US8733606B2 - Ammunition pouch - Google Patents

Ammunition pouch Download PDF

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Publication number
US8733606B2
US8733606B2 US12/353,508 US35350809A US8733606B2 US 8733606 B2 US8733606 B2 US 8733606B2 US 35350809 A US35350809 A US 35350809A US 8733606 B2 US8733606 B2 US 8733606B2
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United States
Prior art keywords
magazine
belt
pouch
ammunition
cavity
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US12/353,508
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US20100176174A1 (en
Inventor
Jeffrey G. Felts
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CENTER MASS Inc
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CENTER MASS Inc
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Priority to US12/353,508 priority Critical patent/US8733606B2/en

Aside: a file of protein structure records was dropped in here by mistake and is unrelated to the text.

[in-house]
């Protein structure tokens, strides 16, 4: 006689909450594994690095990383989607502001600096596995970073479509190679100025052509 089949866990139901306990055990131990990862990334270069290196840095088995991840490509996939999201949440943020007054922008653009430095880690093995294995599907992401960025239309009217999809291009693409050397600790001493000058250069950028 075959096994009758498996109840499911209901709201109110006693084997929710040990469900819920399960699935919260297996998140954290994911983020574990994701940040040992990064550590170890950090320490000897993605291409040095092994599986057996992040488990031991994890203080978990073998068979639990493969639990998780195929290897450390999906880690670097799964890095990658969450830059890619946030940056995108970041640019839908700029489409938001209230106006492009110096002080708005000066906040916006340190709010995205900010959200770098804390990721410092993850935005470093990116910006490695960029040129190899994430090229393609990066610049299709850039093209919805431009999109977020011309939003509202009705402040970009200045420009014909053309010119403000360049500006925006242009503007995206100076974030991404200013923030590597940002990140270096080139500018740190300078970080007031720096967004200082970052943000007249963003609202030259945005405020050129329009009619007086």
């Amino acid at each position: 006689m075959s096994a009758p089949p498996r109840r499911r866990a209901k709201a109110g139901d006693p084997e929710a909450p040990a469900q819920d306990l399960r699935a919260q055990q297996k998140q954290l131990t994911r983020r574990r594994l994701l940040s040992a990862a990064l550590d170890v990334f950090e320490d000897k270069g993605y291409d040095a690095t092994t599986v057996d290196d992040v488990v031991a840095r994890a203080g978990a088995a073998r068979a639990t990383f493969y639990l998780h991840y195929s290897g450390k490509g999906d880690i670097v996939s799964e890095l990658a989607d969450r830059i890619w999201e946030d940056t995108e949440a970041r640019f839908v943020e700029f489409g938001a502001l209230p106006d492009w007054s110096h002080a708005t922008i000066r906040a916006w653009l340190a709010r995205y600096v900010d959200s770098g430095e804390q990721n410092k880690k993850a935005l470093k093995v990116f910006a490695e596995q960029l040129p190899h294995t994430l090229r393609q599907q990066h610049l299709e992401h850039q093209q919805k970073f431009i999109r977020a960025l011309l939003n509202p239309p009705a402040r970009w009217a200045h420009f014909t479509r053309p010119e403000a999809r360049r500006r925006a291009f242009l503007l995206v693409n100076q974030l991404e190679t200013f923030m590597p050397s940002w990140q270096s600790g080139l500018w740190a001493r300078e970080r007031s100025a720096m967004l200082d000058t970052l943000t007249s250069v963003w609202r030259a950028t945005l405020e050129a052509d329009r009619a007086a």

Assigned to CENTER MASS, INC. reassignment CENTER MASS, INC. ASSIGNMENT OF ASSIGNORS INTEREST (SEE DOCUMENT FOR DETAILS). Assignors: FELTS, JEFFREY G.
Priority claimed from US29/335,815 external-priority patent/USD624149S1/en
Priority claimed from US12/550,622 external-priority patent/US8231038B2/en
Publication of US20100176174A1 publication Critical patent/US20100176174A1/en
Publication of US8733606B2 publication Critical patent/US8733606B2/en
Application granted granted Critical
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    • FMECHANICAL ENGINEERING; LIGHTING; HEATING; WEAPONS; BLASTING
    • F42AMMUNITION; BLASTING
    • F42BEXPLOSIVE CHARGES, e.g. FOR BLASTING, FIREWORKS, AMMUNITION
    • F42B39/00Packaging or storage of ammunition or explosive charges; Safety features thereof; Cartridge belts or bags